An Atlantan In Singapore/Malaysia: Part 5

One of my favorite parts about this region is the fruit.  You can’t find it anywhere else, fresh that is, in the world.  With the advancement of technology (ie. airplanes), you can get most of these fruits in the US, but they are frozen.  However, it is simply not the same!  Fresh mangosteen can never be replaced with frozen or canned mangosteen, and I know my mother will testify that there is nothing like cracking open a durian, fresh, and getting to “discover” what kind of flavor it is: sweet, bitter, or bitter sweet.

mangosteen

mangosteen

Many people honestly hate the smell of durian, but I’ve definitely grown partial to it.  It’s most definitely an acquired taste, and I believe you truly have to grow up with this and have it shoved in your mouth starting age 1 to truly appreciate this fruit.  Even when I had that done to me, I still don’t love it as much as I love mangosteen.  It’s not that I don’t enjoy the flavor of durian, but I think the texture of it being so rich and creamy doesn’t sit well with my palate.  Even with ice-cream, I can’t really take a lot of it, even if it is my favorite flavor (strawberry!).  Mangosteen however, is super juicy, and its sweetness is very light, not at all decadent like it’s counterpart the durian.  Why do I call it the counterpart?  Because durian is known as The King of Fruits, and mangosteen the queen.  Suitable no?

durian wall

durian wall

Jackfruit or “mangka”, is another fruit that is difficult to find in the US unless you’re in a mega Chinese grocery store.  Here, it’s literally cracked open daily and packaged.  You can get it unopened, but it’s not worth the price you pay considering that the majority of the fruit is husk and shell.  The fruit here is never to the point of being overripe, and the texture is superb.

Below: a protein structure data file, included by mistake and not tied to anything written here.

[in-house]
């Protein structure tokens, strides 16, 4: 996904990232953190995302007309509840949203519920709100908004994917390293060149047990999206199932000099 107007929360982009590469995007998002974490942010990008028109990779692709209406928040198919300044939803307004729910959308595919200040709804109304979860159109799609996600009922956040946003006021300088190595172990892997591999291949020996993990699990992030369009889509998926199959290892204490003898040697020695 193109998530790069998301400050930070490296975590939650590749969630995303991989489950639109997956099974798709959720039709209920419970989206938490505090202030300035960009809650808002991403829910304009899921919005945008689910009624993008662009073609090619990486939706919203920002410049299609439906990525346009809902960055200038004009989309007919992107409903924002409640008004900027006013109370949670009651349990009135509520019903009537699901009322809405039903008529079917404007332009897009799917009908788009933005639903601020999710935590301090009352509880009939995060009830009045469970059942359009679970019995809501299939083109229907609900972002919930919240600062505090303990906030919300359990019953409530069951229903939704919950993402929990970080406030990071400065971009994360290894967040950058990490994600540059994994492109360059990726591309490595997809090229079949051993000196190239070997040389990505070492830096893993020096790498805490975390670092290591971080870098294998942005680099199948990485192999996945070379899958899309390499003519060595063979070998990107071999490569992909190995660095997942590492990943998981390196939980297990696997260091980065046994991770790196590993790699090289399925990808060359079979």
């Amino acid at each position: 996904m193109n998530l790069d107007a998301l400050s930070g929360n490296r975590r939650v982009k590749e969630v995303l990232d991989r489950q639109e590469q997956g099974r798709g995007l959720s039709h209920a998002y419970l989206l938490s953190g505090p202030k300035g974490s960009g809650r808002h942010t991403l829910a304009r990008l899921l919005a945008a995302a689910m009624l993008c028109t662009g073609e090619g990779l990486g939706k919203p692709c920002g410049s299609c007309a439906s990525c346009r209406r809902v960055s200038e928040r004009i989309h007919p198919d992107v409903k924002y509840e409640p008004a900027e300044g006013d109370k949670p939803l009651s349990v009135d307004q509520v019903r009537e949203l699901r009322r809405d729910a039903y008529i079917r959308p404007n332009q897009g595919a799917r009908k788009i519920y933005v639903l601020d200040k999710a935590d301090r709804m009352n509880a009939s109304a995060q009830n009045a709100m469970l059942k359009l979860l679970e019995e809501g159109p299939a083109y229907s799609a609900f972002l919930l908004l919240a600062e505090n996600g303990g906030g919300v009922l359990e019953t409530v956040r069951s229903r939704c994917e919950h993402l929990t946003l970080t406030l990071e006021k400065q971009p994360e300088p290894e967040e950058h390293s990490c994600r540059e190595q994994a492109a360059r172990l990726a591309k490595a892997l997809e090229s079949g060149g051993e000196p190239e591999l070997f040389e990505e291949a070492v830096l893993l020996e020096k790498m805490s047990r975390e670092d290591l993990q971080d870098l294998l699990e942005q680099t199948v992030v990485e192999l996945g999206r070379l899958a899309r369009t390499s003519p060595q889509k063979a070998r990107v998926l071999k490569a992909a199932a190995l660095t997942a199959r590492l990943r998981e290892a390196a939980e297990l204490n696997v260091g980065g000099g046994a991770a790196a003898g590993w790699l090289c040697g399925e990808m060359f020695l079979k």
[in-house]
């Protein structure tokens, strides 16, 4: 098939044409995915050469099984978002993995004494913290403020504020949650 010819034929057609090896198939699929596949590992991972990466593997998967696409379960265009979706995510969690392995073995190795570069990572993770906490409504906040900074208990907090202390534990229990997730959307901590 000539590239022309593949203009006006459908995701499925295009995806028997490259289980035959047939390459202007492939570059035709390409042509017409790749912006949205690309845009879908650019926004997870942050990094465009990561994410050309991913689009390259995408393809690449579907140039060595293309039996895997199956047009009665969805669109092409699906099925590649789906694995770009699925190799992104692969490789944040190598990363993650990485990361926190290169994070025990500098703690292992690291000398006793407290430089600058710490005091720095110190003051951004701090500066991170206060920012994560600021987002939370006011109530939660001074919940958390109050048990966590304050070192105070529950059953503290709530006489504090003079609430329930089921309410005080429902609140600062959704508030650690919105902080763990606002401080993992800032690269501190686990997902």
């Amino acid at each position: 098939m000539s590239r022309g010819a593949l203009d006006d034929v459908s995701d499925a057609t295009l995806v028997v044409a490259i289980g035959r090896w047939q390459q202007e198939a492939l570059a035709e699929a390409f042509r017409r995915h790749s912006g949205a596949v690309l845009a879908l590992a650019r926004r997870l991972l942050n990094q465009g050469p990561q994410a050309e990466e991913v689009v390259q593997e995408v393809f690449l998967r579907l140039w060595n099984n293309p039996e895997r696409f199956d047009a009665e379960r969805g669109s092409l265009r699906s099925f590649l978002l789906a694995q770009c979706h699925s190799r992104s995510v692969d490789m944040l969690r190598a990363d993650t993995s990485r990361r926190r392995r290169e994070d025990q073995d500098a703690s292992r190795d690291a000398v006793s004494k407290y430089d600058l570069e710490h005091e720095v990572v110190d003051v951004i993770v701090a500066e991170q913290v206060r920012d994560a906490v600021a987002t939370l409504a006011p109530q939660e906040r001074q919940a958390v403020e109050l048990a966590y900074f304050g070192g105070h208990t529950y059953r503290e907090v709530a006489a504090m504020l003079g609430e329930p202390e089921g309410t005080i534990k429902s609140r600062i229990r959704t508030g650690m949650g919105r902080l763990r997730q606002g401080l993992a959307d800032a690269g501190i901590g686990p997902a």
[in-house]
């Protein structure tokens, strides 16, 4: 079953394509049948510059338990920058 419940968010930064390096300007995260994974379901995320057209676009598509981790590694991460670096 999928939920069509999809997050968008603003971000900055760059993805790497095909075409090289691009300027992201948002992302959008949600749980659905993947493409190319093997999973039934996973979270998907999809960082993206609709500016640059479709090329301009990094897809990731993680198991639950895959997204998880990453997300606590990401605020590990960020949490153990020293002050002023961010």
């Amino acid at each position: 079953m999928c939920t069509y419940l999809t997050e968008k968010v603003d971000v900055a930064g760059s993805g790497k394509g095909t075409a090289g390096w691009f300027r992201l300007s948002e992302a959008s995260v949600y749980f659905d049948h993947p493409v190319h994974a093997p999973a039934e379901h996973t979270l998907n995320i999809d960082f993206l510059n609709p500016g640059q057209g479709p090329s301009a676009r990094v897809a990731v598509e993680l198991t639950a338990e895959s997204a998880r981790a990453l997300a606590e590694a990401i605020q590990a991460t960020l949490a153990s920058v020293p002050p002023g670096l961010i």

jackfruit

jackfruit

There are two fruits that I ate a lot of but forgot to take a picture of.  The first is guava.  I love fresh guava with preserved plum powder.  It’s not just plum powder but there’s a bit of salt and sugar mixed in as well.  I literally ate about half piece to a whole guava a day.  The second fruit I ate a lot of was purple dragon fruit.  Dragon fruit comes in two colors: white and dark deep beet red purple.  I try to get the purple one as much as I can because of it’s “antioxidant” properties, but to me, the purple version tastes much sweeter than the white.  A lot of people don’t like this fruit because truthfully, it doesn’t have much flavor.  That is true to some degree, but as mentioned, I find that the insides of the purple dragon fruit are much sweeter.

This is the second to last post of the series for Singapore and Malaysia.  Midterms are coming up so it’ll be awhile until I get to posting the Baltimore series.  However, I didn’t want to leave you all hanging. Thank you again for your patience, and I hope to see you soon!

R/g

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This entry was published on July 27, 2014 at 10:26. It’s filed under Asia, fruits, Malaysia, series, Singapore, The Gastronome, The Traveller and tagged , , , , , , , . Bookmark the permalink. Follow any comments here with the RSS feed for this post.

2 thoughts on “An Atlantan In Singapore/Malaysia: Part 5

  1. I’ve never seen a mangosteen before! Looks intense. Happy travels!

    • yea the husk is really thick, but if it’s ripe, you can easily open it by pressing the sides slowly with your palms until it splits open. It’s got a sweet juicy taste, almost like fleshier grape juice. Thanks for stopping by, i hope you get to try it sometime! – Rg

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